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Great, cryptocurrency miners appear to be buying up gaming laptops now

Image of pretend cryptocurrency coins on laptop and plugged in via USB
(Image credit: WorldSpectrum from Pixabay)

At least one warehouse in China is packed with hundreds of gaming laptops all working away on the same task: mining cryptocurrency.

Pictures and video from Weibo user BTCer (via Videocardz and Twitter user harukaze5719) show the gaming laptops in action. There are a handful of pictures of upturned gaming laptops inside a house, covering most of the floor and furniture, but it's a video from the same user that shows the true extent of laptop farming. In that you'll spot hundreds of laptops sitting atop of one another on shelving units within a small warehouse, in a configuration that's sure to make even the most hardened laptop gamer squeamish, and all plugging away at collecting crypto.

Last week, the same user also posted a smaller collection of gaming laptops setup for mining. In these pictures, you can also see makeshift at-home cooling in the form of heaps of PC fans hooked up together and stuck inside a window.

It's no secret that cryptocurrency mining on gaming hardware has come back like a bad rash, and unfortunately that means increased demand for powerful graphics cards.

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Bitcoin surged in value towards the end of 2020 and into 2021, although that was swiftly followed by a sudden decline in value as the market corrected somewhat. It's once more on the rise, however, as recent interest from billionaire Elon Musk, including direct investment from Tesla buying into the currency, has sent prices skyrocketing.

Some believe the value will only further increase over the course of the year, while some signs indicate a larger-than-life evaluation for the cryptocoin, which is starting to feel the pressure from regulators.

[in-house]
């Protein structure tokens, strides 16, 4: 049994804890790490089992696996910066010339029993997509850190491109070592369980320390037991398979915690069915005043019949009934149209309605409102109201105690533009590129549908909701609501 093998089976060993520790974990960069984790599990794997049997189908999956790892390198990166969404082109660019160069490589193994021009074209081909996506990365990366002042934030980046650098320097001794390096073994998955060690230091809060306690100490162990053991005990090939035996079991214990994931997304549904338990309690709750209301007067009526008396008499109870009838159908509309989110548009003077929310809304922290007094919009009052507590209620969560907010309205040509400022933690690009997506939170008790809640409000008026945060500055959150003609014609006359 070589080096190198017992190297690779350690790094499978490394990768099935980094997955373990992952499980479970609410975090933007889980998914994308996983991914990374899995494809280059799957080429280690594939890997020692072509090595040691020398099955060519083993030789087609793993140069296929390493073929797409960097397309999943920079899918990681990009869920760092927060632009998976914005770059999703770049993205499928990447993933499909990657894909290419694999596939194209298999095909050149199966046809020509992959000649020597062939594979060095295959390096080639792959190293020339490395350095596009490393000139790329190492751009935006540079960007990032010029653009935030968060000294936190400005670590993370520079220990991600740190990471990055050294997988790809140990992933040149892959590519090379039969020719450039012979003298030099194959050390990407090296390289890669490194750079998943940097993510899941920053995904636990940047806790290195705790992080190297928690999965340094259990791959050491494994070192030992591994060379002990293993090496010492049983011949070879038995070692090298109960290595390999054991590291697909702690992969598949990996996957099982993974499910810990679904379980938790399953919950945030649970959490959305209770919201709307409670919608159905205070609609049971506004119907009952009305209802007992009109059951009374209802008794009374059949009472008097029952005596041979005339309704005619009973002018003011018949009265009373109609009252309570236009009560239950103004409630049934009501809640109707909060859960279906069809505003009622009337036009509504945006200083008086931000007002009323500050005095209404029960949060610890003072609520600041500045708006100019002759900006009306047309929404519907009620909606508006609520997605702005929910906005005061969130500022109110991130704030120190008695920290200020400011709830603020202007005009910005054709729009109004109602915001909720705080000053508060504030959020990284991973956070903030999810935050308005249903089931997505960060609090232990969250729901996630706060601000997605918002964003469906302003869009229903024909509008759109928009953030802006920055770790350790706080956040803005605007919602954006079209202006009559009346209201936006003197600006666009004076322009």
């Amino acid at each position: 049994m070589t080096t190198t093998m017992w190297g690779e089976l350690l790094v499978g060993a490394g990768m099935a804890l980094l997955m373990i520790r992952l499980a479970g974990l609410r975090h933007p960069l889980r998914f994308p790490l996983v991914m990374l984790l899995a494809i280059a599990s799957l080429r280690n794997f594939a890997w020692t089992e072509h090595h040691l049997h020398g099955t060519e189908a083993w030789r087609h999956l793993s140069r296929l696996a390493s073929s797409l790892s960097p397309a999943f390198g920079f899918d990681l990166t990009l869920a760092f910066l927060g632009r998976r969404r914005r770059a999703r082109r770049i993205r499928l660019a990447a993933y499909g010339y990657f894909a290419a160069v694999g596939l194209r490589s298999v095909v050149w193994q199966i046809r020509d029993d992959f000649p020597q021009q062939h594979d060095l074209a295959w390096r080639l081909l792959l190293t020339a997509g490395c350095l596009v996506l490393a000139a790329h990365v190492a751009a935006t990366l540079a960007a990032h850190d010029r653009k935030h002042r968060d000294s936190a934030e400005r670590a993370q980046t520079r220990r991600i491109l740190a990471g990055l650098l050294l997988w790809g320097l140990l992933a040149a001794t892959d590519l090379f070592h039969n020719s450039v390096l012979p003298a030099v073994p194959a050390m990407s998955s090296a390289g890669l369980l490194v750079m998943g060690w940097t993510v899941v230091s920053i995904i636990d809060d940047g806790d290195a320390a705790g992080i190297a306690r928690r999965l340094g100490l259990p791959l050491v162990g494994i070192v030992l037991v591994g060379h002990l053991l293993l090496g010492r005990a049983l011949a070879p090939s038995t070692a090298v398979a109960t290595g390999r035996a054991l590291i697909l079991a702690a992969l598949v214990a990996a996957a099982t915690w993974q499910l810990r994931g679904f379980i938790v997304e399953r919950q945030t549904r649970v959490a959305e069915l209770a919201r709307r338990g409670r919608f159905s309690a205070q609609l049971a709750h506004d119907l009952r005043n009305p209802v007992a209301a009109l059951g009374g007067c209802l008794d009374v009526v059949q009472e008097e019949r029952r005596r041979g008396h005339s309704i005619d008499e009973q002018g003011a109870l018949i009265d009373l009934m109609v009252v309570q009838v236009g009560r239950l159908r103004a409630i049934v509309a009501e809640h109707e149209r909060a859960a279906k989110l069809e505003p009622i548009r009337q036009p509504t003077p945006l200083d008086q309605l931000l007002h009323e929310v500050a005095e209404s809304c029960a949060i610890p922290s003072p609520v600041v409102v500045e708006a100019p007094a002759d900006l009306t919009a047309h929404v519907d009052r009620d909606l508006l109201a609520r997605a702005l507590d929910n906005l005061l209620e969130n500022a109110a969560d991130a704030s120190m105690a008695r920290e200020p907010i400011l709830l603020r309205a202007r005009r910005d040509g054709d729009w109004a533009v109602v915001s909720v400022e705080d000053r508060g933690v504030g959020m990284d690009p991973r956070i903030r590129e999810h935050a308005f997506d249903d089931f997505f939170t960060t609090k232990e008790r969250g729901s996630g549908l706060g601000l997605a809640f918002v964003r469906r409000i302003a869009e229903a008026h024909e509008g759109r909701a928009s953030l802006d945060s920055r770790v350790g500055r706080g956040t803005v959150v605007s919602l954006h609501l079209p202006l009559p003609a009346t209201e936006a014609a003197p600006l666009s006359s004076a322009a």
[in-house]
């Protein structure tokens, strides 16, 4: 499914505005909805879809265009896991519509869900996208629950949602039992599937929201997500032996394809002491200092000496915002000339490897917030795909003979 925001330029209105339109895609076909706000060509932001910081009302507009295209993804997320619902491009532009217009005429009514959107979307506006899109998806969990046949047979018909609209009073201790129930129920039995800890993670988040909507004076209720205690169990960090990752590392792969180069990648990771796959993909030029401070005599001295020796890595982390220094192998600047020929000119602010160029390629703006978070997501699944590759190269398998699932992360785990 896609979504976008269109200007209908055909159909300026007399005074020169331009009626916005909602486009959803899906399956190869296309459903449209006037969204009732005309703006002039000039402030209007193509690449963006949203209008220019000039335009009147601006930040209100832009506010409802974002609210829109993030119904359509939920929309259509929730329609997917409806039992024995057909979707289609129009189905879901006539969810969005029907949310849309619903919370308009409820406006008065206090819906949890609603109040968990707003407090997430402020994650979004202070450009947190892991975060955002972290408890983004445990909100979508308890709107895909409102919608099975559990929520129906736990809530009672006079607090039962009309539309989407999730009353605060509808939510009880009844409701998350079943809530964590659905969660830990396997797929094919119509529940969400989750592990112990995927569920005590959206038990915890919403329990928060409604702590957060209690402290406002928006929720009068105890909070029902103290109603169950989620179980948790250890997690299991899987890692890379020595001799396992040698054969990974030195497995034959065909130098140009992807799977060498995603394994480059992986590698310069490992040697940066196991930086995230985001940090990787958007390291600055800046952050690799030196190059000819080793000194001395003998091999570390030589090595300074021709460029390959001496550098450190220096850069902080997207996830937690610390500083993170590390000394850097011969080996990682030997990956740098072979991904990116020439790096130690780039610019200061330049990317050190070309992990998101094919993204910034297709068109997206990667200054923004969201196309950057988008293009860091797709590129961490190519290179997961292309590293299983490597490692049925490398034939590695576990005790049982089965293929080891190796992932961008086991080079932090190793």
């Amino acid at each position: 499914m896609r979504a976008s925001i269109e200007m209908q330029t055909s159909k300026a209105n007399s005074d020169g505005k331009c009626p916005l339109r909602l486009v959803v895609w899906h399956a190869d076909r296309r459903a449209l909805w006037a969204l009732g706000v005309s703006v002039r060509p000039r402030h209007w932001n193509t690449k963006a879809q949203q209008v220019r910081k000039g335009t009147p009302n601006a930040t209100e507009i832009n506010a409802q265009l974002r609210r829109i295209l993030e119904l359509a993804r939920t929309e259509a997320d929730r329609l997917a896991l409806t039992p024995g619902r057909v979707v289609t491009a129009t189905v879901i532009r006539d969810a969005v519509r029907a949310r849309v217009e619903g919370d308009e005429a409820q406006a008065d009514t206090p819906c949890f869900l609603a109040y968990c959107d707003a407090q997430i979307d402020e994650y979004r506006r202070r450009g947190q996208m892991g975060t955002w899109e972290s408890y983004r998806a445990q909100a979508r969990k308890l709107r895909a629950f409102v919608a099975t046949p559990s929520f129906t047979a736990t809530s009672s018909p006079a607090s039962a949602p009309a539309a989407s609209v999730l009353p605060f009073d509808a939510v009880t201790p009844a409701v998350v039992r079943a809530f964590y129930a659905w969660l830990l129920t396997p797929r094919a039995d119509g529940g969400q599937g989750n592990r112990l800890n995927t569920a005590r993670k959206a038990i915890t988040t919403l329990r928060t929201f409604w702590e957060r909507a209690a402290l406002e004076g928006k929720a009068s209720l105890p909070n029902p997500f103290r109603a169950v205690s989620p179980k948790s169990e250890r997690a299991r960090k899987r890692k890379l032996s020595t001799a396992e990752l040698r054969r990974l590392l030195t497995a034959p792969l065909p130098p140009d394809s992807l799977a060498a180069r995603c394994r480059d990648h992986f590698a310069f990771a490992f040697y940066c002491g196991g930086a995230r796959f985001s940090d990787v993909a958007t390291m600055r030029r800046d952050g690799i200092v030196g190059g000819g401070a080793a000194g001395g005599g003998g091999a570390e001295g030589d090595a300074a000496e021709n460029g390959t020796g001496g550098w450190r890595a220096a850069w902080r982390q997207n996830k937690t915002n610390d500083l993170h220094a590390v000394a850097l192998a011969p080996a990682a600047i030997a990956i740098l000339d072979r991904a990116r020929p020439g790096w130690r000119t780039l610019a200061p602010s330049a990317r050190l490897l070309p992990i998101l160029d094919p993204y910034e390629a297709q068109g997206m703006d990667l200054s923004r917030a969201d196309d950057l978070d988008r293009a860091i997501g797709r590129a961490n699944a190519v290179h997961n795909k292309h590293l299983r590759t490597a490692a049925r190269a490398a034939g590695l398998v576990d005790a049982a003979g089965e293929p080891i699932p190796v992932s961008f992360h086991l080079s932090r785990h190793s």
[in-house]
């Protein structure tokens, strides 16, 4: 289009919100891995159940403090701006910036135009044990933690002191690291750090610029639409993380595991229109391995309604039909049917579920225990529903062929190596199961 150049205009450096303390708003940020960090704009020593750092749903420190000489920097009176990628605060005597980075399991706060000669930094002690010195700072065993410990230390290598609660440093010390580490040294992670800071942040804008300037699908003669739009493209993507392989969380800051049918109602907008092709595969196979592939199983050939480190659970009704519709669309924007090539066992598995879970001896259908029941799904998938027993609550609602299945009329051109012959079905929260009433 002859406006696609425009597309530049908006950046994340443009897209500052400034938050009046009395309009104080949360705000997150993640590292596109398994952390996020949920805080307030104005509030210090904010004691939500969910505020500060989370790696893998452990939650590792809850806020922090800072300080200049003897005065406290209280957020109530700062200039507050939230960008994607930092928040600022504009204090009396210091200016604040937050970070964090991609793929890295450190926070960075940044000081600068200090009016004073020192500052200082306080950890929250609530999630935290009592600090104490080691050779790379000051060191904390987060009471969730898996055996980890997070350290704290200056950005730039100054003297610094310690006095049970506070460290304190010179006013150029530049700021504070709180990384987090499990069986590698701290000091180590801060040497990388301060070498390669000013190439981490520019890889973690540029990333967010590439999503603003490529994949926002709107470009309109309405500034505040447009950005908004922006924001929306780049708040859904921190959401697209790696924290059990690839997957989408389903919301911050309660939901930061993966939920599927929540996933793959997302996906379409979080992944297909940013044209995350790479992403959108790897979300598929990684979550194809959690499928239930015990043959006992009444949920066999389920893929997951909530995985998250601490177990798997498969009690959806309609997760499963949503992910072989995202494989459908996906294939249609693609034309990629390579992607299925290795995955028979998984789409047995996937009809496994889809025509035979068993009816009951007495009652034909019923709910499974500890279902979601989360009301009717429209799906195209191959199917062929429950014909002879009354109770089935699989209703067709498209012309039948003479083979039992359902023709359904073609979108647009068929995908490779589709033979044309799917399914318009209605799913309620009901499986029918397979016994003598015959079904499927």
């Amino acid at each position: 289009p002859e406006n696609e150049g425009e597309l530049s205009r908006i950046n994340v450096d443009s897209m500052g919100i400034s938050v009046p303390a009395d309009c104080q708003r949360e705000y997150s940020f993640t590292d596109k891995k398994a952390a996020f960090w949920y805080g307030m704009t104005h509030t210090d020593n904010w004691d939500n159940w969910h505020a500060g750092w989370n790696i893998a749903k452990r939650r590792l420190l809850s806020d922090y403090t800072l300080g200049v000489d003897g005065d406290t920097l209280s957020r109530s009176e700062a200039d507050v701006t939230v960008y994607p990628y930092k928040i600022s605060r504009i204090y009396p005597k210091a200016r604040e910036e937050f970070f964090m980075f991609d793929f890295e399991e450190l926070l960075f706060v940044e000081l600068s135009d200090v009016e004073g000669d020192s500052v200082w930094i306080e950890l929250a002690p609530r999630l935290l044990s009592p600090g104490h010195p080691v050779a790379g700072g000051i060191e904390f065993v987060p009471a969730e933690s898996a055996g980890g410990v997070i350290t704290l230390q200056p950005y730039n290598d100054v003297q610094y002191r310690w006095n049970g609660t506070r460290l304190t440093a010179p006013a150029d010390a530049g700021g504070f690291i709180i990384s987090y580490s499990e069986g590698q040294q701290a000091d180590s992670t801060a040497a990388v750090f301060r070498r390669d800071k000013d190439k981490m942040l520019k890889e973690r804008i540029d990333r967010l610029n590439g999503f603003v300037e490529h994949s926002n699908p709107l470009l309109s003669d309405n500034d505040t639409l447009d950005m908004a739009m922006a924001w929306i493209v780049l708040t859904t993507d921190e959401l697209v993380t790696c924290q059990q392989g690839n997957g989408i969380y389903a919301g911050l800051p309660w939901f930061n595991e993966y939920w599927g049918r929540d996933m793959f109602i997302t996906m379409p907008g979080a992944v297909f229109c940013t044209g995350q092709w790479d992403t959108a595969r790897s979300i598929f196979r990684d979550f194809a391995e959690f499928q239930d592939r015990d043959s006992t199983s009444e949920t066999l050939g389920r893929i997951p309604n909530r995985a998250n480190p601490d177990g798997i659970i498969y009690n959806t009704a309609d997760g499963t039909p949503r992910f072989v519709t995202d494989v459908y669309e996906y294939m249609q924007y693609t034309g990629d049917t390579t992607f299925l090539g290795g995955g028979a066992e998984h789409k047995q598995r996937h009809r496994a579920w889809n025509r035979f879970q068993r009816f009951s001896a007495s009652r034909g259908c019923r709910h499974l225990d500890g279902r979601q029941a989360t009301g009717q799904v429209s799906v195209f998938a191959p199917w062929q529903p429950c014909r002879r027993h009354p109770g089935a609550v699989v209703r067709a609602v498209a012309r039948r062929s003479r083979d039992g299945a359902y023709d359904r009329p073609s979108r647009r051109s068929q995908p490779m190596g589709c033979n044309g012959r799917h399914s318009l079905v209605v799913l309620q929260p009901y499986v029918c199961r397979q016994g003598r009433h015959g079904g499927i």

Yet these laptops pictured are not mining Bitcoin. They're mining Ethereum, a cryptocurrency that enjoyed a significant rise in value a few years back—later becoming the crypto of choice for at-home miners—before once again gaining value alongside Bitcoin.

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Even during the great crypto-boom just a handful of years ago, when GPUs were once again gold dust, we never saw anything quite like a mining farm running entire gaming laptops. 

One would assume that's due to the lack of more suitable desktop graphics cards, which can be stacked together for an optimal hash rate using specially designed motherboards plastered in PCIe ports.

The laptops pictured are reportedly those from Chinese manufacturer Hasee, although it's not clear what can actually be found running inside them.

It's also unclear whether the practice of picking up gaming laptops for cryptocurrency mining has gained much traction among those running the biggest mining farms, and as such the actual impact it may have on availability is not clear. It's probably not a good sign, though, as there's clearly a quick buck to be made mining crypto even with high-price per unit gaming hardware and not enough discrete GPUs to go around.

There's no 'Silicon Valley' where Jacob grew up, but part of his home country is known as 'The Valleys' and can therefore be easily confused for a happening place in the tech world. From there he graduated to professionally break things and then write about it for cash in the city of Bath, UK.